the Fairgame Archive

2006-03-18: The Roach is mine
by Emily

Or is that the other way around?

My copy of Jason Morningstar's new game, the Shab Al-Hiri Roach just arrived yesterday. Plastic bug and all! I too may feel the power of the roach. The game looks great—the pictures and "news clippings" really set the tone.

In the game, an ancient sumerian bug with godlike powers is released by an entomologist. It takes over the faculty of his elite New England college and plays off them off of one another through their own greed and ambitions. This is a game that takes some standard elements of rpg and puts a really different spin on them. There are a number of stock characters in the game: notable faculty of the college, students, administrators. And there are six scenes which always take place: Convocation, Homecoming, the Faculty senate meeting etc.

What this could be like is the University as a stocked dungeon. ("roll on the table to see if I get an encounter with a wandering Dean") Instead, the events and characters are a structure the players fill out with the machinations of their characters vying to put themselves at the top of the academic heap, as well as the awful things the roach makes them do when they are in its grip, or if they willingly choose to avail themselves of its power.

This game really takes advantage of the Bribe technique that was being talked about recently—the roach gives you tremendous power—in the form of an additional d12 to roll and other benes—to have your will done in the world, but at serious cost.  The cost, in fact, is what makes it fun to play. Like in Puppies you are out to have your character do outrageous things.  Cards you draw drive you in this direction, either through the dictates of the Roach or through Opportunities that the character sees and takes advantage of.

However, I see that Jason has included a discussion of how the game could be played as a freeform scenario ("in the nordic style").  He says:

Dispense with the dice, Scenes, and conflict resolution rules. The players will be handling conflicts among themselves through role-play.  The actual conflict is not nearly as important as what precedes and follows it, so feel free to hand-wave your way past fights, mass drownings, chair throwing and so forth.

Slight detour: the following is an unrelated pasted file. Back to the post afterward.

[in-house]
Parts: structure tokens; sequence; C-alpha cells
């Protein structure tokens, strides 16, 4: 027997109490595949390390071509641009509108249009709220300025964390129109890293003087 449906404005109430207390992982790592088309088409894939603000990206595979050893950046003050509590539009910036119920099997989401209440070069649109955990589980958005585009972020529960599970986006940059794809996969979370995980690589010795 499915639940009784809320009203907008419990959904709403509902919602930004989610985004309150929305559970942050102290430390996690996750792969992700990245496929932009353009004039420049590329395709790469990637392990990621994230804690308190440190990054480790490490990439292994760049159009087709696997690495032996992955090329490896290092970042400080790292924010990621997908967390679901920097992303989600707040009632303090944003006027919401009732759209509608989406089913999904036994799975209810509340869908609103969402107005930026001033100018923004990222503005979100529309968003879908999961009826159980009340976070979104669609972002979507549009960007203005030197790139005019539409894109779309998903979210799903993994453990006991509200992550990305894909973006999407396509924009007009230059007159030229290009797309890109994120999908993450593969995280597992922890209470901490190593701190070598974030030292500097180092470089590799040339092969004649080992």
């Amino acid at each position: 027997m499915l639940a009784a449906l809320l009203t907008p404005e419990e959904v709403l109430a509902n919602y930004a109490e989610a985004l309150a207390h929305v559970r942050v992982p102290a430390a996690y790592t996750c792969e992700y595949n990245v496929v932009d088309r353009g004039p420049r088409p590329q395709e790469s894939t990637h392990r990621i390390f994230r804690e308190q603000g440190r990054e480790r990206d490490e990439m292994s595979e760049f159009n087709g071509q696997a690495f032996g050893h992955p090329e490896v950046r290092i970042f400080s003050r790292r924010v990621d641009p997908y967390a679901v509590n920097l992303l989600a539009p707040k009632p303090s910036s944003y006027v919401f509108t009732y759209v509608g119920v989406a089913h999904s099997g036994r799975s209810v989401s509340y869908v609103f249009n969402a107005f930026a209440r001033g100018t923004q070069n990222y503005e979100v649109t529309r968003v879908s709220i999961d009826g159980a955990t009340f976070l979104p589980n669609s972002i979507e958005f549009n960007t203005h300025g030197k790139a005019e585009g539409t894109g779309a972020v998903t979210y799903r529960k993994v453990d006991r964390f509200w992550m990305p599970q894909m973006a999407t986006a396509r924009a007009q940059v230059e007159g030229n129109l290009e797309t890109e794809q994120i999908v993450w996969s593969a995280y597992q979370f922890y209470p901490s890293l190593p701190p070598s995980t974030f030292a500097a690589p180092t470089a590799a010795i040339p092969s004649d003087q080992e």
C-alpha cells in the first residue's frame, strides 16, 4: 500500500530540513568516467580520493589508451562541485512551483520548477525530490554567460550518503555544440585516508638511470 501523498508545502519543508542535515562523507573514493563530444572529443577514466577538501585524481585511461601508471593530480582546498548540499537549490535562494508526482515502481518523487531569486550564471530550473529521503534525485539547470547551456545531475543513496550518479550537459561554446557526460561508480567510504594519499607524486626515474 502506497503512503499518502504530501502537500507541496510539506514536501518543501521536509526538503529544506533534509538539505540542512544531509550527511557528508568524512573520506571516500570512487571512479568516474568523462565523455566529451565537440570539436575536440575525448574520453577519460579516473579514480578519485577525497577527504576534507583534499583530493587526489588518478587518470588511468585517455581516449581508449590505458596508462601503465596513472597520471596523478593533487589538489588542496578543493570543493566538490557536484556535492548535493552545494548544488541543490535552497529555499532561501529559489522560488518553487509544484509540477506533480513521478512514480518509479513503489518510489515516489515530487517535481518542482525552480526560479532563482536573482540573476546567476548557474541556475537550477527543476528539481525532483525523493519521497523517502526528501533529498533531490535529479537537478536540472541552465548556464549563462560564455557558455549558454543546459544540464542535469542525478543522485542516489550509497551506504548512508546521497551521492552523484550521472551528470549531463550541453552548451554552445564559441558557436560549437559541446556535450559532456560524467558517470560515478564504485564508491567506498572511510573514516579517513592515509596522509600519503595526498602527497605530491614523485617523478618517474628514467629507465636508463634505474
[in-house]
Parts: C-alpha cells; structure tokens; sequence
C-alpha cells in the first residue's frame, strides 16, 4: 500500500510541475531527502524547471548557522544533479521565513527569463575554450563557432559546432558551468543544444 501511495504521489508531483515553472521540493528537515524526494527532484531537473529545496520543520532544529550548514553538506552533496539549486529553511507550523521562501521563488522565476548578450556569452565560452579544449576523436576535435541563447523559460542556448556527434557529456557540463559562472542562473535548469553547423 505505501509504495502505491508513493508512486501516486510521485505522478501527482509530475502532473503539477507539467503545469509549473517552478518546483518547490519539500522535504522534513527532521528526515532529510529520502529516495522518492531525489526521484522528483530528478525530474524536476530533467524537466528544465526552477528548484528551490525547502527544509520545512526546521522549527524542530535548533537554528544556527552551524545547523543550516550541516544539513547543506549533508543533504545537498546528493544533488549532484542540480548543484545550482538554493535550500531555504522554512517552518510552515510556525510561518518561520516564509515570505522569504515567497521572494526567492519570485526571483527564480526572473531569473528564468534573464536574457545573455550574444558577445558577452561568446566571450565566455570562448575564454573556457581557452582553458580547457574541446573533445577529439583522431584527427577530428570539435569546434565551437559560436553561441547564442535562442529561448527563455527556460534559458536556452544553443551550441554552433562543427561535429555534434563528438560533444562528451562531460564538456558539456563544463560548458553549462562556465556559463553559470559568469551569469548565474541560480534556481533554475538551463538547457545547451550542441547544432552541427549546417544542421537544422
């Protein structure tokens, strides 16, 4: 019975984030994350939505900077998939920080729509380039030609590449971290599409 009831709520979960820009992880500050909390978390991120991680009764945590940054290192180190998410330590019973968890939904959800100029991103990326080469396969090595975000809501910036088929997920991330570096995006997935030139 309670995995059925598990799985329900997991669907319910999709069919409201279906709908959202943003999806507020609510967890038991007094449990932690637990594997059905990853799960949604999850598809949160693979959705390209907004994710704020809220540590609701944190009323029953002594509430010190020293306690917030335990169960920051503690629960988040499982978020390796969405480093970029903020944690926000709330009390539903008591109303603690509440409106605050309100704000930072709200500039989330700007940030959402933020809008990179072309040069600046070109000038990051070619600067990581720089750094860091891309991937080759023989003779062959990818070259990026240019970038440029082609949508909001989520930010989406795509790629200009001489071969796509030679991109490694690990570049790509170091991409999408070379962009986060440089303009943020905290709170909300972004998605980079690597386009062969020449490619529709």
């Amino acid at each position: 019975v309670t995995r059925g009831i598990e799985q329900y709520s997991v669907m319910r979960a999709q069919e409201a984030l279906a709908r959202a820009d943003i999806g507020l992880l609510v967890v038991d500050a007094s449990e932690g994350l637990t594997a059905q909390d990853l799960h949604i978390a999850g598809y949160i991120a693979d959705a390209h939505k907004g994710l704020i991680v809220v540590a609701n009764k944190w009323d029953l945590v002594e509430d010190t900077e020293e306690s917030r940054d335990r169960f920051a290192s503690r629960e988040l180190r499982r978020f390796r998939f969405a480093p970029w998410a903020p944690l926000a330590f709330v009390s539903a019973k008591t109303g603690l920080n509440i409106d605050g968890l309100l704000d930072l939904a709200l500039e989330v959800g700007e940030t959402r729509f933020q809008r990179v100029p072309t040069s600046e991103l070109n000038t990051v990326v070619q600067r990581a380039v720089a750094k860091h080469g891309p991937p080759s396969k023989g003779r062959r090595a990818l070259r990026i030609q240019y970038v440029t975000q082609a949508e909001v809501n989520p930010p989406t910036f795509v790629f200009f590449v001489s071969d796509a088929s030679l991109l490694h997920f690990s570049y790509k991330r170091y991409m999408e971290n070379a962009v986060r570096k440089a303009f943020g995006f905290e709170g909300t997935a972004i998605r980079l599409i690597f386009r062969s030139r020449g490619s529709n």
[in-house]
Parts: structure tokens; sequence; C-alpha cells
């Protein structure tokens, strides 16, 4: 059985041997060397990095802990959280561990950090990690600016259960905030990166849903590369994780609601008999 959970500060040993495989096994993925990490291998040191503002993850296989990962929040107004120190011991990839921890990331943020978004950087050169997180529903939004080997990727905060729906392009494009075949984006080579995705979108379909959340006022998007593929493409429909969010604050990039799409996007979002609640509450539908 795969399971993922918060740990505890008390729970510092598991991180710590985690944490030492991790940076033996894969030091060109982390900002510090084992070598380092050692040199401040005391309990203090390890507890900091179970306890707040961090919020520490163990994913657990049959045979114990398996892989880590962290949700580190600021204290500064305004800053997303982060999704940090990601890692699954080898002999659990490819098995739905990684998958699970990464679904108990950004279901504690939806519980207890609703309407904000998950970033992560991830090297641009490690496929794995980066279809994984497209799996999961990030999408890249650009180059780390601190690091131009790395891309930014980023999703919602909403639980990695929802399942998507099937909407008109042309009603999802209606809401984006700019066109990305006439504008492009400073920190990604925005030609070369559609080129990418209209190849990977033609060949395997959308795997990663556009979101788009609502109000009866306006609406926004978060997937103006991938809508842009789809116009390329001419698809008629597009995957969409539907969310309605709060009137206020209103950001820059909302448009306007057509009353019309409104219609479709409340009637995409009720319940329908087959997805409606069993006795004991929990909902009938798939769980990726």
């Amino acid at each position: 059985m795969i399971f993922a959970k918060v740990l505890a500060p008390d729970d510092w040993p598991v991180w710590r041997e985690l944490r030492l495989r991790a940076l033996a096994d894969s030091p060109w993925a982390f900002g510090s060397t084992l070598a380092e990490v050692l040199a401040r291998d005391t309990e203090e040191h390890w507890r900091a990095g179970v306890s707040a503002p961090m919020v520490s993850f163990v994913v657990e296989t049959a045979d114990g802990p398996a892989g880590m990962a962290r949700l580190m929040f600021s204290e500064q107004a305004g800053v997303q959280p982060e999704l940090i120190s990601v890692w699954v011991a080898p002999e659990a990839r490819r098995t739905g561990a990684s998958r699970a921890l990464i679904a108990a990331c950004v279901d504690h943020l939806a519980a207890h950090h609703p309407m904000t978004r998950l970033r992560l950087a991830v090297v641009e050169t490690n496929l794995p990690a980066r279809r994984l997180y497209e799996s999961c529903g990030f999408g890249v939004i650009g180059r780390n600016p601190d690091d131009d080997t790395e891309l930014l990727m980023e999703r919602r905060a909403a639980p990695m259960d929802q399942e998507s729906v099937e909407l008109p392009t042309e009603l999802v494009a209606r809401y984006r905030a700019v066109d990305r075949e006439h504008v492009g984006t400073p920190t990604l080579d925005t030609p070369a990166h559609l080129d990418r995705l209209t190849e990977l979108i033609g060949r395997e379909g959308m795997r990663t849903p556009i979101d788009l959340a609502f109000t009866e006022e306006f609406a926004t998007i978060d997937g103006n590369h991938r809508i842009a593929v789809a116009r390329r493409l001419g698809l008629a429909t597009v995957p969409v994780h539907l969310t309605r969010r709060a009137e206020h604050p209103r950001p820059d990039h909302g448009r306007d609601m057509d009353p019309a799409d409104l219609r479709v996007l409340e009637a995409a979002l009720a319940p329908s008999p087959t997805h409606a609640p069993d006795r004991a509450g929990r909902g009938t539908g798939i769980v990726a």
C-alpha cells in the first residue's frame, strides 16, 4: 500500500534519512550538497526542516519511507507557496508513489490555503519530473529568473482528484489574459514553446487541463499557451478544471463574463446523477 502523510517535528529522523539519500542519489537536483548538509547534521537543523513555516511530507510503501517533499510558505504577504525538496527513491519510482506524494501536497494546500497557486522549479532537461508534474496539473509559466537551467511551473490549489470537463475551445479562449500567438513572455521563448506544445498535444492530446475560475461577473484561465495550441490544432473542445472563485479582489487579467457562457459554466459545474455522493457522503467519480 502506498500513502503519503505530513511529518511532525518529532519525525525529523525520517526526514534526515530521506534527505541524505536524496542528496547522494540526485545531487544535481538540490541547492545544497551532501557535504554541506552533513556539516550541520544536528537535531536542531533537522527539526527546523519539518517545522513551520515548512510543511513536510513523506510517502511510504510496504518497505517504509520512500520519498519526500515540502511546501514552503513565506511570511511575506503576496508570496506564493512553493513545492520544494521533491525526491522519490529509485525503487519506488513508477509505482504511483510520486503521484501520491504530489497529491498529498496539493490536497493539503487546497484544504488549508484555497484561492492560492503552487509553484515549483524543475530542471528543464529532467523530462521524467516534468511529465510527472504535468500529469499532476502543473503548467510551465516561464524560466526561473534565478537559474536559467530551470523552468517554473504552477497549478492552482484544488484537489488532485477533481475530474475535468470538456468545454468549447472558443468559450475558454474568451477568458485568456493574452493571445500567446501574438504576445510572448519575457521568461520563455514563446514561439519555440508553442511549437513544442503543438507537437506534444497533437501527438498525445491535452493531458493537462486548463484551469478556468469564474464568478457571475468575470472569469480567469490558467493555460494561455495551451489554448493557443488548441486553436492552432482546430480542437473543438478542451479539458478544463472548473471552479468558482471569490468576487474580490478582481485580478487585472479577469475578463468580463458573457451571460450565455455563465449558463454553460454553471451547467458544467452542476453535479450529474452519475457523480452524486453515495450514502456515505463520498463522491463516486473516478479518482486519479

Has anyone tried this? Could you really get the same level of player willingness to bring on the hurt? Even with a gm? What is needed, out of a gm, the players, the social contract, etc to make that so?

2006-03-18 18:41:37 Gregor Hutton

The few LARPs/freeforms I've played at Irish cons use this kind of thing. They rely on an underlying "expectation" that every player brings to the game. The expect to have drama and to "give" and "take" in conflicts.

But I suppose it does rely on cooperation and people bringing that expectation.

2006-03-18 22:31:58 Jason M

Hi Emily,

Glad your copy arrived!  It's actually John Harper's copy, since his has a "To Emily" autograph...*sigh*...

The freeform notes came out of discussions with Olle Jonsson and Thomas Munkholt, who both reviewed drafts of the game and suggested that this is how they'd kitbash it in reality to suit their tastes.  It got me thinking, and I put it in the game but have never tried it.  Personally, I like dice!  But I'm certain it would totally work with a group comfortable with jeepform play.  I bet it would be more H.P. Lovecraft and less Marx Brothers, though.

2006-03-19 14:05:07 Ben Lehman

I have Roach envy.

2006-03-19 16:33:58 Per

I think I just swallowed a bug.

2006-03-20 10:51:56 Judd

Sounds like it is time to put the playtesting games away and play the Roach with the Western Mass. Crew.

2006-03-20 22:17:25 Emily

Funny you should say that. The reason I'm asking the question is exactly why I'm on a free-form sabbatical.  Inter-player adversity is a weak point for it, in my experience. I'm on a kick right now to play formally mechanic'd games that do it well in order to incorporate those lessons back into my free-form play.

Mechanic'd Roach does it via the cards (relationships and other things), free-form roach would do it—I think—via the gm making crazy mad pronouncements on behalf of the roach that would set the players' narrative cannons against one another.  But is that all? Would that be enough? And what techniques might you use to not have to have a gm to be able to do it?

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